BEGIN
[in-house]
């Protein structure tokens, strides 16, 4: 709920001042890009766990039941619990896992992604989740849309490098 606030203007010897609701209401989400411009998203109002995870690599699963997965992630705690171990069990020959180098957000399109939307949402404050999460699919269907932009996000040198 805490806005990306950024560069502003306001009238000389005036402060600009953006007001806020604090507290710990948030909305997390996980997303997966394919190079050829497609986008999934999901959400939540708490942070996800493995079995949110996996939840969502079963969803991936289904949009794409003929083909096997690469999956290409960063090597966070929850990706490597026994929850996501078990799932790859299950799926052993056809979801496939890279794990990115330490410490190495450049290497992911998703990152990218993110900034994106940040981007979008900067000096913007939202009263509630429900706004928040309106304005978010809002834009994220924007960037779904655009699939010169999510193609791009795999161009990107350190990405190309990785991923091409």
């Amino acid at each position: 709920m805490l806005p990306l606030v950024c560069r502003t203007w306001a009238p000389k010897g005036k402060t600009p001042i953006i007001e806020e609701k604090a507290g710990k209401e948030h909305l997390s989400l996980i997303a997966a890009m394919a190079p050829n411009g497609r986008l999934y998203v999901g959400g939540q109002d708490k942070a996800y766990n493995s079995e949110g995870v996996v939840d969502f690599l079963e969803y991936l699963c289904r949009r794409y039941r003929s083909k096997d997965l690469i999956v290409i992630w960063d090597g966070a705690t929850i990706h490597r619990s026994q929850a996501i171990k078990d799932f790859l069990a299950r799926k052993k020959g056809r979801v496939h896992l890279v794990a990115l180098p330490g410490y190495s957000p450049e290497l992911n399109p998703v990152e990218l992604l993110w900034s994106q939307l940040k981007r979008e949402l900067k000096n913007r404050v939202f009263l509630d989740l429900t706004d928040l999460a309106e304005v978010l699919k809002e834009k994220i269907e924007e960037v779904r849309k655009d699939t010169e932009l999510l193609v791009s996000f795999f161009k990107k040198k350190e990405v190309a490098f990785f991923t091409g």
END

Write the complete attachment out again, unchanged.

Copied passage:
[in-house]
């Protein structure tokens, strides 16, 4: 709920001042890009766990039941619990896992992604989740849309490098 606030203007010897609701209401989400411009998203109002995870690599699963997965992630705690171990069990020959180098957000399109939307949402404050999460699919269907932009996000040198 805490806005990306950024560069502003306001009238000389005036402060600009953006007001806020604090507290710990948030909305997390996980997303997966394919190079050829497609986008999934999901959400939540708490942070996800493995079995949110996996939840969502079963969803991936289904949009794409003929083909096997690469999956290409960063090597966070929850990706490597026994929850996501078990799932790859299950799926052993056809979801496939890279794990990115330490410490190495450049290497992911998703990152990218993110900034994106940040981007979008900067000096913007939202009263509630429900706004928040309106304005978010809002834009994220924007960037779904655009699939010169999510193609791009795999161009990107350190990405190309990785991923091409």
């Amino acid at each position: 709920m805490l806005p990306l606030v950024c560069r502003t203007w306001a009238p000389k010897g005036k402060t600009p001042i953006i007001e806020e609701k604090a507290g710990k209401e948030h909305l997390s989400l996980i997303a997966a890009m394919a190079p050829n411009g497609r986008l999934y998203v999901g959400g939540q109002d708490k942070a996800y766990n493995s079995e949110g995870v996996v939840d969502f690599l079963e969803y991936l699963c289904r949009r794409y039941r003929s083909k096997d997965l690469i999956v290409i992630w960063d090597g966070a705690t929850i990706h490597r619990s026994q929850a996501i171990k078990d799932f790859l069990a299950r799926k052993k020959g056809r979801v496939h896992l890279v794990a990115l180098p330490g410490y190495s957000p450049e290497l992911n399109p998703v990152e990218l992604l993110w900034s994106q939307l940040k981007r979008e949402l900067k000096n913007r404050v939202f009263l509630d989740l429900t706004d928040l999460a309106e304005v978010l699919k809002e834009k994220i269907e924007e960037v779904r849309k655009d699939t010169e932009l999510l193609v791009s996000f795999f161009k990107k040198k350190e990405v190309a490098f990785f991923t091409g």